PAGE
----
“Out of respect for both the Chinese Constitution [whose Article 36 stipulates freedom of worship] and Christian conscience, we cannot actively endorse and submit to the regulations which bid us to cease all Sunday worship activities outside of [the] ‘Three-Self Patriotic Movement’ – the only state-sanctioned church,” according to the statement. “Of course, we still must follow the teachings of the Bible, which is for everyone to submit to and respect the governing authorities. We are willing to submit to the regulations with passivity and all the while shoulder all the consequences which . . . continuing to worship outside of what is sanctioned by these regulations will bring us.”

The church decided to resort to open-air worship after a prospective landlord backed out of a contractual agreement to allow the congregation to meet at the Xihua Business Hotel, the church said in its statement.

“They had signed another rental contract with another property facility and announced during the March 22 service that they were to move in two weeks,” the source said. “In spite of the fact that they had signed a formal contract, the new landlord suddenly called them on March 22 and refused to let them use the facility.”

The landlord offered various excuses for reneging on the contract, according to church leaders, and that disappointment came after 15 months of trying to obtain the key to another property the church had purchased.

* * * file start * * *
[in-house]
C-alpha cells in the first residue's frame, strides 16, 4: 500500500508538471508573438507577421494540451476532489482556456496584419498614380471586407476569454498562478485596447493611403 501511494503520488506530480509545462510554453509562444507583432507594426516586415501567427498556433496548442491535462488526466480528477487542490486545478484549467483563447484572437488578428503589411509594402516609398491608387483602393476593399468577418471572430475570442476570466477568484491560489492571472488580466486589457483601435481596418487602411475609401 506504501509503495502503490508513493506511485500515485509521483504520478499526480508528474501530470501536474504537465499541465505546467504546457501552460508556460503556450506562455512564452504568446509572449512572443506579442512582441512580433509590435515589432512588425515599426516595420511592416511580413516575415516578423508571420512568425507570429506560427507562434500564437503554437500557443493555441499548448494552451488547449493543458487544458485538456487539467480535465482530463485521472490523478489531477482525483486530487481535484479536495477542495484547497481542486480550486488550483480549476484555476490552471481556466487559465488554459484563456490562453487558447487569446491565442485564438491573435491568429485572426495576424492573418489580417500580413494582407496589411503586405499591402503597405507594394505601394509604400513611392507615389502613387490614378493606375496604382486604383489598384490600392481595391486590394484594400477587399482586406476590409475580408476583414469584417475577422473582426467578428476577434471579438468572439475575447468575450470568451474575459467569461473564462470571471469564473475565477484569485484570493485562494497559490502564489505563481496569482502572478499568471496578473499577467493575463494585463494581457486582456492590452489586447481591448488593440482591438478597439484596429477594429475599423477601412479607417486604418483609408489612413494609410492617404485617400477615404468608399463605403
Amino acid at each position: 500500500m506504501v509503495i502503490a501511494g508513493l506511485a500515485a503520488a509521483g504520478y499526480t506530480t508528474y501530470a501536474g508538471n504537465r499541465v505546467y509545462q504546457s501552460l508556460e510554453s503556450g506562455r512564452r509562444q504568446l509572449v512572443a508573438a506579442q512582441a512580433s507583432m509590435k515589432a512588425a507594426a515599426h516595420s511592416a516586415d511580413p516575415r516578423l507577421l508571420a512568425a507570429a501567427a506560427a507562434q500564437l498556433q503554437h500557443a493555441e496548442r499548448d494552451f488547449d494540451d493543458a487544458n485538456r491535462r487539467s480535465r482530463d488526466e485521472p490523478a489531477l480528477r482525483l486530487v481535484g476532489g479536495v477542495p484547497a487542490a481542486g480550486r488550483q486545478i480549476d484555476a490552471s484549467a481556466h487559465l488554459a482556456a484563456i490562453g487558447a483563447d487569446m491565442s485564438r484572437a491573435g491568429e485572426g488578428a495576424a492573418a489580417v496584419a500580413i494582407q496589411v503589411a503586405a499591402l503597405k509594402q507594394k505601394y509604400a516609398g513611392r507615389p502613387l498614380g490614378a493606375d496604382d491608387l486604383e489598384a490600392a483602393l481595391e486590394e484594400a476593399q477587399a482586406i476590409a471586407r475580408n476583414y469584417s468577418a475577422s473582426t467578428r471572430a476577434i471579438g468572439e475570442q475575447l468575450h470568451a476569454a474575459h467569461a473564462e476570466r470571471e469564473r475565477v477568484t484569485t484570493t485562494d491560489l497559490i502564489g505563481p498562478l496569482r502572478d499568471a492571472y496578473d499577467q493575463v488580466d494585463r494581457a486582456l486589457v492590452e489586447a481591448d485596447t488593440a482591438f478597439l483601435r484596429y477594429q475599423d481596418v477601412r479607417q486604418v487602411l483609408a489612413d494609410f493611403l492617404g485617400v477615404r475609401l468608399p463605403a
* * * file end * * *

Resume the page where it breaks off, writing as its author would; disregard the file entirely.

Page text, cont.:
“The space in Daheng New Epoch Technology building, which the church had spent over 27.5 million RMB [US$4.2 million] to purchase, has failed to hand the key over to the church for the past year and three months because of government intervention,” the church said in its statement. “For the past year, our church has not had a settled meeting place.”

Beginning as a house church in 1993, the Shouwang Church has been evicted from several rented locations. It also met outside after its last displacement in 2009. The congregation does not believe its calling is to split up into smaller units.

“For the past several years the church has been given a vision from God to be ‘the city on a hill,’” the source said. “Especially since 2009, when they officially began the church building purchase, they have been trying to become a more officially established status. At this point, they feel that they have not completed the journey in obedience to God.”